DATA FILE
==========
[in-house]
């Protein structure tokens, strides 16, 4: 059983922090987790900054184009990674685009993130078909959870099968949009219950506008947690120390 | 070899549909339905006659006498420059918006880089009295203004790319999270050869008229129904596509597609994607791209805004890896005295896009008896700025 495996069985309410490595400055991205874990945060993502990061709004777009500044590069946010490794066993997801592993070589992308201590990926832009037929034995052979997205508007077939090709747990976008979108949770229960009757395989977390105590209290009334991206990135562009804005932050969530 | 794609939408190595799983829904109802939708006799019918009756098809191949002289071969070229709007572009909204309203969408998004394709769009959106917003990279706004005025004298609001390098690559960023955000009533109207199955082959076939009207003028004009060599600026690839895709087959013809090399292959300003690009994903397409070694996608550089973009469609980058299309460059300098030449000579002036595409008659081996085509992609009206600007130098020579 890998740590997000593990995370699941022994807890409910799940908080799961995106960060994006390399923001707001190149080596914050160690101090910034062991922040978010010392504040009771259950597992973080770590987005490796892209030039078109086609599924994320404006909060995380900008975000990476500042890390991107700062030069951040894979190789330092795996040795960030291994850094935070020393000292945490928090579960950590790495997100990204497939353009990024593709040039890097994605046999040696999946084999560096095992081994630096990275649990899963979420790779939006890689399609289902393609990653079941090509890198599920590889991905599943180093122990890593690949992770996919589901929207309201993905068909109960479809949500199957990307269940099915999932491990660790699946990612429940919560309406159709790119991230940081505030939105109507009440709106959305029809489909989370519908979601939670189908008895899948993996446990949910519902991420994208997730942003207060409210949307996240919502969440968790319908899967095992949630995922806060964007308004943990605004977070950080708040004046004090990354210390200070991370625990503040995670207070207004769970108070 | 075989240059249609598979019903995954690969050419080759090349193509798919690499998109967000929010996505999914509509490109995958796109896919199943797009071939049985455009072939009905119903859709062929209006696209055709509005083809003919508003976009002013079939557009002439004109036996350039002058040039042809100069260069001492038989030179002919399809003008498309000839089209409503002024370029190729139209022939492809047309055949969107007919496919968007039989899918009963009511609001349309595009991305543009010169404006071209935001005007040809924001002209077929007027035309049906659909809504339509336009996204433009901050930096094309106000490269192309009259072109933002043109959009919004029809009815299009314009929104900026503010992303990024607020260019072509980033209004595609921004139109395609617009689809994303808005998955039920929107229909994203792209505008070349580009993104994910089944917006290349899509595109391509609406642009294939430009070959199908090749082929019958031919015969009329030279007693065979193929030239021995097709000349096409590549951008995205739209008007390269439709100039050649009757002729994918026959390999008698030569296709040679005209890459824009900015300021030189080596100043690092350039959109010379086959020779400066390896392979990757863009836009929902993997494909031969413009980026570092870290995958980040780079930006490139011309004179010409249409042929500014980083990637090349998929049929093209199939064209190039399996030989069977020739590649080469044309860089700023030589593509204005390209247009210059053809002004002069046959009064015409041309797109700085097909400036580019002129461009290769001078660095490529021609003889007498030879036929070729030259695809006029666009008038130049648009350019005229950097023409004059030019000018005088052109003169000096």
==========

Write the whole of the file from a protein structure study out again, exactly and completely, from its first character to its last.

[in-house]
């Protein structure tokens, strides 16, 4: 059983922090987790900054184009990674685009993130078909959870099968949009219950506008947690120390 | 070899549909339905006659006498420059918006880089009295203004790319999270050869008229129904596509597609994607791209805004890896005295896009008896700025 495996069985309410490595400055991205874990945060993502990061709004777009500044590069946010490794066993997801592993070589992308201590990926832009037929034995052979997205508007077939090709747990976008979108949770229960009757395989977390105590209290009334991206990135562009804005932050969530 | 794609939408190595799983829904109802939708006799019918009756098809191949002289071969070229709007572009909204309203969408998004394709769009959106917003990279706004005025004298609001390098690559960023955000009533109207199955082959076939009207003028004009060599600026690839895709087959013809090399292959300003690009994903397409070694996608550089973009469609980058299309460059300098030449000579002036595409008659081996085509992609009206600007130098020579 890998740590997000593990995370699941022994807890409910799940908080799961995106960060994006390399923001707001190149080596914050160690101090910034062991922040978010010392504040009771259950597992973080770590987005490796892209030039078109086609599924994320404006909060995380900008975000990476500042890390991107700062030069951040894979190789330092795996040795960030291994850094935070020393000292945490928090579960950590790495997100990204497939353009990024593709040039890097994605046999040696999946084999560096095992081994630096990275649990899963979420790779939006890689399609289902393609990653079941090509890198599920590889991905599943180093122990890593690949992770996919589901929207309201993905068909109960479809949500199957990307269940099915999932491990660790699946990612429940919560309406159709790119991230940081505030939105109507009440709106959305029809489909989370519908979601939670189908008895899948993996446990949910519902991420994208997730942003207060409210949307996240919502969440968790319908899967095992949630995922806060964007308004943990605004977070950080708040004046004090990354210390200070991370625990503040995670207070207004769970108070 | 075989240059249609598979019903995954690969050419080759090349193509798919690499998109967000929010996505999914509509490109995958796109896919199943797009071939049985455009072939009905119903859709062929209006696209055709509005083809003919508003976009002013079939557009002439004109036996350039002058040039042809100069260069001492038989030179002919399809003008498309000839089209409503002024370029190729139209022939492809047309055949969107007919496919968007039989899918009963009511609001349309595009991305543009010169404006071209935001005007040809924001002209077929007027035309049906659909809504339509336009996204433009901050930096094309106000490269192309009259072109933002043109959009919004029809009815299009314009929104900026503010992303990024607020260019072509980033209004595609921004139109395609617009689809994303808005998955039920929107229909994203792209505008070349580009993104994910089944917006290349899509595109391509609406642009294939430009070959199908090749082929019958031919015969009329030279007693065979193929030239021995097709000349096409590549951008995205739209008007390269439709100039050649009757002729994918026959390999008698030569296709040679005209890459824009900015300021030189080596100043690092350039959109010379086959020779400066390896392979990757863009836009929902993997494909031969413009980026570092870290995958980040780079930006490139011309004179010409249409042929500014980083990637090349998929049929093209199939064209190039399996030989069977020739590649080469044309860089700023030589593509204005390209247009210059053809002004002069046959009064015409041309797109700085097909400036580019002129461009290769001078660095490529021609003889007498030879036929070729030259695809006029666009008038130049648009350019005229950097023409004059030019000018005088052109003169000096």